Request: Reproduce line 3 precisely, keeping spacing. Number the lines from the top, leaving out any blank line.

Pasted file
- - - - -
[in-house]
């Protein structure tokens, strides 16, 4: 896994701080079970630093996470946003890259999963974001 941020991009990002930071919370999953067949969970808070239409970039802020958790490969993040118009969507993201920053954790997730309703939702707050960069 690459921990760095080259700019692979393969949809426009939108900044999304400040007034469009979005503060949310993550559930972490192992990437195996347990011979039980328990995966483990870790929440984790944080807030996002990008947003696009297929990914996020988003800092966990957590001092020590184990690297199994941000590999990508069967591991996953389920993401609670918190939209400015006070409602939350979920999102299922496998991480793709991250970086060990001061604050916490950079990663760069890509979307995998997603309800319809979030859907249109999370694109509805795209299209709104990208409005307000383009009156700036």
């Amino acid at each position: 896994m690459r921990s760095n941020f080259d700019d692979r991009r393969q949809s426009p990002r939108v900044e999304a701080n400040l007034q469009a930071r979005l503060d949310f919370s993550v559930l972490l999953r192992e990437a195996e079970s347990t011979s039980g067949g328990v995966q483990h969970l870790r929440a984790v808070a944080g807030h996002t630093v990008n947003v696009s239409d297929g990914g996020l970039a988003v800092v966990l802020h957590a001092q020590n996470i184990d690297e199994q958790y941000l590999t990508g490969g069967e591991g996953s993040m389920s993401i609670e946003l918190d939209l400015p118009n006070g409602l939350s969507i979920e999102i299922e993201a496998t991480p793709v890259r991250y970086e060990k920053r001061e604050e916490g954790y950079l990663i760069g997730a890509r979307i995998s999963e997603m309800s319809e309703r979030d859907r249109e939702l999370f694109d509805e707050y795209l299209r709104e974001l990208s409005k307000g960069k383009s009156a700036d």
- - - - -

């Amino acid at each position: 896994m690459r921990s760095n941020f080259d700019d692979r991009r393969q949809s426009p990002r939108v900044e999304a701080n400040l007034q469009a930071r979005l503060d949310f919370s993550v559930l972490l999953r192992e990437a195996e079970s347990t011979s039980g067949g328990v995966q483990h969970l870790r929440a984790v808070a944080g807030h996002t630093v990008n947003v696009s239409d297929g990914g996020l970039a988003v800092v966990l802020h957590a001092q020590n996470i184990d690297e199994q958790y941000l590999t990508g490969g069967e591991g996953s993040m389920s993401i609670e946003l918190d939209l400015p118009n006070g409602l939350s969507i979920e999102i299922e993201a496998t991480p793709v890259r991250y970086e060990k920053r001061e604050e916490g954790y950079l990663i760069g997730a890509r979307i995998s999963e997603m309800s319809e309703r979030d859907r249109e939702l999370f694109d509805e707050y795209l299209r709104e974001l990208s409005k307000g960069k383009s009156a700036d």